Climate Change and Environment

Regional Report of the Partnership between Asia Indigenous Peoples Pact and the UN-REDD Programme

Thirteen countries in Asia are preparing to get ready for REDD+. While these countries are moving ahead with REDD+ preparation, the awareness raising and capacity building of rights holders and their organizations for policy advocacy is very important. In this context, the Asia Indigenous Peoples Pact (AIPP), with the support of the UN-REDD Programme, joined hands with its local organizations to promote closer collaboration and cooperation amongst indigenous peoples, and with the UN-REDD Programme and government agencies implementing REDD+ in Bangladesh, Myanmar and Vietnam. Through partnerships with the Promotion of Indigenous and Nature Together (POINT) in Myanmar, the Center for ...

Asia Report on Climate Change and Indigenous Peoples for COP21

This report is a summary of national reports of indigenous peoples from 12 countries in Asia and the results of the regional preparatory meeting of Asia indigenous peoples for the 21st session of the UN Framework Convention on Climate Change (UNFCCC) Conference of Parties (COP21). This regional preparatory meeting which was organised by Asia Indigenous Peoples Pact (AIPP) on September 16-18 2015 in Chiang Mai, Thailand was participated by 30 selected indigenous peoples’ representatives coming from Bangladesh, Cambodia, India, Thailand, Lao PDR, Taiwan/China, Malaysia, Indonesia, Myanmar, Nepal, the Philippines and Vietnam including representatives of regional networks of indigenous women, indigenous ...

Recognition of Indigenous Peoples’ Customary Land Rights in Asia

In Asia, various legal instruments have been used to recognize indigenous peoples within the legal framework of State. States have recognized indigenous peoples through constitutional provision, special laws, and court decisions and/or through ratification or adoption of international instruments. However, legal recognition by states does not always guarantee the full range and enjoyment by indigenous peoples of their individual and collective rights as provided in international instruments such as the UN Declaration on the Rights of Indigenous Peoples. Indigenous peoples in Asia have developed their particular customary land use and tenure systems through time, which have existed since time immemorial ...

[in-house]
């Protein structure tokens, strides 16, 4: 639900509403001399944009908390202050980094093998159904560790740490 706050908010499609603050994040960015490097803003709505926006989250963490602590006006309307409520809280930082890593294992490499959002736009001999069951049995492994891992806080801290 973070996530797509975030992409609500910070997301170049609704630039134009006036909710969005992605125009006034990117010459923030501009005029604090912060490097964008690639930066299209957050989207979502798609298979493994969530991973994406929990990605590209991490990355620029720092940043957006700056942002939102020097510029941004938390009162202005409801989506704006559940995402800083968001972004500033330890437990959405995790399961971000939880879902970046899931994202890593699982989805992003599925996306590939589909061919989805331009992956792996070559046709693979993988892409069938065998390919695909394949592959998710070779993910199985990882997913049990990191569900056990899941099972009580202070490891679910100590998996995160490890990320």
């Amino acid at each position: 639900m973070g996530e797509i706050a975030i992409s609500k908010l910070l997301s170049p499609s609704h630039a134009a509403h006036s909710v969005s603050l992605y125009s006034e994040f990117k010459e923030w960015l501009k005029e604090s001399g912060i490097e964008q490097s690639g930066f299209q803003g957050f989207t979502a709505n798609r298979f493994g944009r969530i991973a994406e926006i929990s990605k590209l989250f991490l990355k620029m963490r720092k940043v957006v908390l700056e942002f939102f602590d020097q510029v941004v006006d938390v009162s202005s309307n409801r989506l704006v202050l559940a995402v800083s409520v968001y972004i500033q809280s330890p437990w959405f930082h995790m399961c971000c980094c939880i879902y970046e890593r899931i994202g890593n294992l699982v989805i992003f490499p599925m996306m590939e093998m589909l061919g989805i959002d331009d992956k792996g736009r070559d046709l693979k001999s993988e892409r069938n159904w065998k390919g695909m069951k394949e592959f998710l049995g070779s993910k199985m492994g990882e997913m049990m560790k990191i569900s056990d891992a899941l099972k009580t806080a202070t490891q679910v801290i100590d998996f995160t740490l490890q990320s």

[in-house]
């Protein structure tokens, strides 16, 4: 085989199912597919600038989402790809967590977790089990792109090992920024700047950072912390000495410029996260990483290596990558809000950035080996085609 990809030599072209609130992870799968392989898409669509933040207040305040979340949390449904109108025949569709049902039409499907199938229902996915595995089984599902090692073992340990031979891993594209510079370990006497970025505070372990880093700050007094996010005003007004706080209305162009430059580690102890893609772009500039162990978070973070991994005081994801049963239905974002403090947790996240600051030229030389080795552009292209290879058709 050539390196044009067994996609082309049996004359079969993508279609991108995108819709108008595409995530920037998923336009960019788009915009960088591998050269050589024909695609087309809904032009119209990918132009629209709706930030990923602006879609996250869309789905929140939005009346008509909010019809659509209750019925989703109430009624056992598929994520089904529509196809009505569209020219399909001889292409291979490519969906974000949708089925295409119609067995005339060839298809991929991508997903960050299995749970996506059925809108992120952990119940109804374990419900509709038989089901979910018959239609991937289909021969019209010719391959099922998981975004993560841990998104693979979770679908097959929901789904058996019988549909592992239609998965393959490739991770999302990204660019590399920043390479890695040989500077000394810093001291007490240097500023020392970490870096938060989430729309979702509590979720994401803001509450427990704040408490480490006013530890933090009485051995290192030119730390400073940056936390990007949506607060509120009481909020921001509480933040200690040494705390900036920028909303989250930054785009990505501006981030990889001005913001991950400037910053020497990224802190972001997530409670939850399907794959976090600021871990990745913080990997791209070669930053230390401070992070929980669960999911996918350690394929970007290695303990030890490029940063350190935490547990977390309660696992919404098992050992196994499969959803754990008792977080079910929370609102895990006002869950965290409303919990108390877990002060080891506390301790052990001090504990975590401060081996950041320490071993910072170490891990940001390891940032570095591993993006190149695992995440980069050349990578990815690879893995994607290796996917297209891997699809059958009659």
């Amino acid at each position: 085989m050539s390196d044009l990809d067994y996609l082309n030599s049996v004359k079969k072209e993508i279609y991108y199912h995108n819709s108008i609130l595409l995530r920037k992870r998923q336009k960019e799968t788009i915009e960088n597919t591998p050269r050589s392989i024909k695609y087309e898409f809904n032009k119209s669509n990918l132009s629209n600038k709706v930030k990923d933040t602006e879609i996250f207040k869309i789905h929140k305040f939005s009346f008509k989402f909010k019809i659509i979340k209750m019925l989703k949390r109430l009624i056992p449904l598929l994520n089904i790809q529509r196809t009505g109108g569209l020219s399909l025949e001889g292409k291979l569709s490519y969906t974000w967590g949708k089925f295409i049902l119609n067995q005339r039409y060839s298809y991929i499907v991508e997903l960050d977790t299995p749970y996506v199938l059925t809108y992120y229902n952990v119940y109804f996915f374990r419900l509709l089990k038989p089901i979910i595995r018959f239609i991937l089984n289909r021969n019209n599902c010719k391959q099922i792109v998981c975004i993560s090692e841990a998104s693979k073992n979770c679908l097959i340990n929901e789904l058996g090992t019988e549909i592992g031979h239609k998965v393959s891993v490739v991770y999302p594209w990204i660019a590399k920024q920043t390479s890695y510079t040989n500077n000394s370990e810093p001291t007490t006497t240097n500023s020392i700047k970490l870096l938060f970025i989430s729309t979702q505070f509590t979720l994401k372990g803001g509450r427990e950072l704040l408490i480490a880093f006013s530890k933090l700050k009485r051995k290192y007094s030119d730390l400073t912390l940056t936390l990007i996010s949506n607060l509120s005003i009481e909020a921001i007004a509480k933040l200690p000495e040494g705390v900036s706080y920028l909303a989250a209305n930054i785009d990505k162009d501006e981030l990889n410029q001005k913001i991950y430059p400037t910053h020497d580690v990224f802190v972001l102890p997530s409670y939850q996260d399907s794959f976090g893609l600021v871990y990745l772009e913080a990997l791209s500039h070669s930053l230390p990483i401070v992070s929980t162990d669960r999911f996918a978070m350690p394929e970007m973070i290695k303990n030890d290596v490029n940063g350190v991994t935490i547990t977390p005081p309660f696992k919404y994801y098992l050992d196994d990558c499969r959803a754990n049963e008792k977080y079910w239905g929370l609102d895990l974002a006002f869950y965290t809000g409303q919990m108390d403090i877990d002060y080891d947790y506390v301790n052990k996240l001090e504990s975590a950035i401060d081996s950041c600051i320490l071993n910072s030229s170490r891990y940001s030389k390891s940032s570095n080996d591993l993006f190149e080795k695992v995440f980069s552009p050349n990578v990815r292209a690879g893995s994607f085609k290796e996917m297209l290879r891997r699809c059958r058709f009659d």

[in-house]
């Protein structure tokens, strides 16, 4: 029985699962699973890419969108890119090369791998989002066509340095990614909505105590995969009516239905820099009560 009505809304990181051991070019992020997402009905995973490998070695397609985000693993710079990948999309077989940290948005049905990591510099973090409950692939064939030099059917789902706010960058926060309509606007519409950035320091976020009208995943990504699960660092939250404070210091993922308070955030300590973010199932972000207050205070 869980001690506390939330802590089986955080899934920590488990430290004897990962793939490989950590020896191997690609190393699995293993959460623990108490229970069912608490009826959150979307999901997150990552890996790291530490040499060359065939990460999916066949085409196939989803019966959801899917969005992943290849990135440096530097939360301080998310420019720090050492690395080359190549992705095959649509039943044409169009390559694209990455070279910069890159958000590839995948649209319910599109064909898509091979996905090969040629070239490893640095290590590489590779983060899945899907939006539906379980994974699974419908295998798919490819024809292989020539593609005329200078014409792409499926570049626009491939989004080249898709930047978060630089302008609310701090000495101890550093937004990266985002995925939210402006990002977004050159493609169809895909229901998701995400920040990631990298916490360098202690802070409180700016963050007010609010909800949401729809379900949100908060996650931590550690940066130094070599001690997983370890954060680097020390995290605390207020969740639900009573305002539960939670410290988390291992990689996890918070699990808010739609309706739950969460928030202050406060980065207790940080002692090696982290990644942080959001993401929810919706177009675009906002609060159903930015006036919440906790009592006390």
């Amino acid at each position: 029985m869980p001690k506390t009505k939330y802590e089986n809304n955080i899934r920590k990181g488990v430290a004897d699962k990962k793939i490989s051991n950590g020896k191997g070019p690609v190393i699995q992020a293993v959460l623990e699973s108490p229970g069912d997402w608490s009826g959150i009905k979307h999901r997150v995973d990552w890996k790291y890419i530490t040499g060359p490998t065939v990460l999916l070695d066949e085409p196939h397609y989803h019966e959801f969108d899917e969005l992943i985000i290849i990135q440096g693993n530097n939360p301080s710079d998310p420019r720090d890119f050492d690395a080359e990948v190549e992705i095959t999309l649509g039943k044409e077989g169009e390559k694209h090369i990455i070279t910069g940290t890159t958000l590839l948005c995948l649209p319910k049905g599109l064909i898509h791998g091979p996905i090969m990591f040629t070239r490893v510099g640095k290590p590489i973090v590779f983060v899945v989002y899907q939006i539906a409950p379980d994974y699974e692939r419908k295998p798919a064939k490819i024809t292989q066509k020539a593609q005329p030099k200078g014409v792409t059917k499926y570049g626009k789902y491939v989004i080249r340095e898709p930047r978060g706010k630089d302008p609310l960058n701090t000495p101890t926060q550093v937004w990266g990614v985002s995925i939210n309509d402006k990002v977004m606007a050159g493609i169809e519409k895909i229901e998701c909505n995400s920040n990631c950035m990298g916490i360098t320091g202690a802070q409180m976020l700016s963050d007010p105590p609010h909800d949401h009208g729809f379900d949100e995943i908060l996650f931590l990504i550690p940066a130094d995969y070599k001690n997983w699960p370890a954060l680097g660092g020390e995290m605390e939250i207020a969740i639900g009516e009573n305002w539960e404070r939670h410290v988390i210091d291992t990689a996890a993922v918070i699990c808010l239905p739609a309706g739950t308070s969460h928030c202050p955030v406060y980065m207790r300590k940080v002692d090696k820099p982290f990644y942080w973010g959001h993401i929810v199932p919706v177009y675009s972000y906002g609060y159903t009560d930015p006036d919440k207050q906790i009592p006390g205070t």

Shifting cultivation, livelihood and food security: New and old challenges for indigenous peoples in Asia

The United Nations Declaration on the Rights of Indigenous Peoples was adopted by the UN General Assembly on 13 September 2007. Since then, the importance of the role that indigenous peoples play in economic, social and environmental conservation through traditional sustainable agricultural practices has been gradually recognized. Consistent with the mandate to eradicate hunger, poverty and malnutrition – and based on the due respect for universal human rights – in August 2010 the Food and Agriculture Organization of the United Nations adopted a policy on indigenous and tribal peoples in order to ensure the relevance of its efforts to respect, ...

Research on the Roles and Contributions of Indigenous Women in Sustainable Resource Management in Asia: Case Studies from India, Nepal and Vietnam

Across the different case studies, common and general recommendations in relation to the roles and contributions of indigenous women in sustainable forest management can be drawn. Moreover, the research has identified case-specific recommendations for each country. –It is vital to raise awareness that indigenous peoples’ lives depend on their right to land and access to forests, and that their livelihood practices are environmentally sound and sustainable. In particular, the traditional knowledge and the essential roles of indigenous women in sustainable resource management processes, the maintenance and promotion of biodiversity as well as in the transmission of knowledge and culture need ...